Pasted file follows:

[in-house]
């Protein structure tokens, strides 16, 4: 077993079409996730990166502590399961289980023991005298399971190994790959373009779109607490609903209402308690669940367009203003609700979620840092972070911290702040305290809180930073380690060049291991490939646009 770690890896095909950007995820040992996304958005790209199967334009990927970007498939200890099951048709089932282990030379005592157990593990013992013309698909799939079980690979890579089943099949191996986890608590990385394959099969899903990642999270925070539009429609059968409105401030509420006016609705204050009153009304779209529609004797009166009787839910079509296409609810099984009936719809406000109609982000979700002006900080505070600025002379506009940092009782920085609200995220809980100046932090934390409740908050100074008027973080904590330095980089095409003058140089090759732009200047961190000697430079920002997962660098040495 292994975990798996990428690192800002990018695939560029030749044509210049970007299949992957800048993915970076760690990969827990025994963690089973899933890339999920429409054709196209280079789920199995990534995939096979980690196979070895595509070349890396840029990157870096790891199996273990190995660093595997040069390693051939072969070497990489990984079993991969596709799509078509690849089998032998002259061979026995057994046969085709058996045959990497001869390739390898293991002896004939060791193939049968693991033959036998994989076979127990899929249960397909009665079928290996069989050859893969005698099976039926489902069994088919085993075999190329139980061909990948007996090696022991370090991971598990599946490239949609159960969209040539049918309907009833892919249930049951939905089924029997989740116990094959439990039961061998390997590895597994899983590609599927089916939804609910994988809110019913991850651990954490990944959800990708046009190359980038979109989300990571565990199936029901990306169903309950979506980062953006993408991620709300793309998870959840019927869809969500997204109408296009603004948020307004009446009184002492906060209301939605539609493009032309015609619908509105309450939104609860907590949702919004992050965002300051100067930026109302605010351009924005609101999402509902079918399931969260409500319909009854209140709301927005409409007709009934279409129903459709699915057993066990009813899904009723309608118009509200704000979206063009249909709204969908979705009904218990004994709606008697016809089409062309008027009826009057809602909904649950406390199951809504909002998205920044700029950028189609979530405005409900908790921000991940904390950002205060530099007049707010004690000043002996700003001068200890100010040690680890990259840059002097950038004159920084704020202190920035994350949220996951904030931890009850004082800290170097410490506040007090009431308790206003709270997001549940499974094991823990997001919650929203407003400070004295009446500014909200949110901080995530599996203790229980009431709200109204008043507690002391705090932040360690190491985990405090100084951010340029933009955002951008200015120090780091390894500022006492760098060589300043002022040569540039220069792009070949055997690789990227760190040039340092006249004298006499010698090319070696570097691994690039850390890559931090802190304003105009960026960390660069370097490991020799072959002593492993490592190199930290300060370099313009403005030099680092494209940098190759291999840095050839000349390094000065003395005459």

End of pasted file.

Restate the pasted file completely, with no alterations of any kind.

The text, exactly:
[in-house]
């Protein structure tokens, strides 16, 4: 077993079409996730990166502590399961289980023991005298399971190994790959373009779109607490609903209402308690669940367009203003609700979620840092972070911290702040305290809180930073380690060049291991490939646009 770690890896095909950007995820040992996304958005790209199967334009990927970007498939200890099951048709089932282990030379005592157990593990013992013309698909799939079980690979890579089943099949191996986890608590990385394959099969899903990642999270925070539009429609059968409105401030509420006016609705204050009153009304779209529609004797009166009787839910079509296409609810099984009936719809406000109609982000979700002006900080505070600025002379506009940092009782920085609200995220809980100046932090934390409740908050100074008027973080904590330095980089095409003058140089090759732009200047961190000697430079920002997962660098040495 292994975990798996990428690192800002990018695939560029030749044509210049970007299949992957800048993915970076760690990969827990025994963690089973899933890339999920429409054709196209280079789920199995990534995939096979980690196979070895595509070349890396840029990157870096790891199996273990190995660093595997040069390693051939072969070497990489990984079993991969596709799509078509690849089998032998002259061979026995057994046969085709058996045959990497001869390739390898293991002896004939060791193939049968693991033959036998994989076979127990899929249960397909009665079928290996069989050859893969005698099976039926489902069994088919085993075999190329139980061909990948007996090696022991370090991971598990599946490239949609159960969209040539049918309907009833892919249930049951939905089924029997989740116990094959439990039961061998390997590895597994899983590609599927089916939804609910994988809110019913991850651990954490990944959800990708046009190359980038979109989300990571565990199936029901990306169903309950979506980062953006993408991620709300793309998870959840019927869809969500997204109408296009603004948020307004009446009184002492906060209301939605539609493009032309015609619908509105309450939104609860907590949702919004992050965002300051100067930026109302605010351009924005609101999402509902079918399931969260409500319909009854209140709301927005409409007709009934279409129903459709699915057993066990009813899904009723309608118009509200704000979206063009249909709204969908979705009904218990004994709606008697016809089409062309008027009826009057809602909904649950406390199951809504909002998205920044700029950028189609979530405005409900908790921000991940904390950002205060530099007049707010004690000043002996700003001068200890100010040690680890990259840059002097950038004159920084704020202190920035994350949220996951904030931890009850004082800290170097410490506040007090009431308790206003709270997001549940499974094991823990997001919650929203407003400070004295009446500014909200949110901080995530599996203790229980009431709200109204008043507690002391705090932040360690190491985990405090100084951010340029933009955002951008200015120090780091390894500022006492760098060589300043002022040569540039220069792009070949055997690789990227760190040039340092006249004298006499010698090319070696570097691994690039850390890559931090802190304003105009960026960390660069370097490991020799072959002593492993490592190199930290300060370099313009403005030099680092494209940098190759291999840095050839000349390094000065003395005459």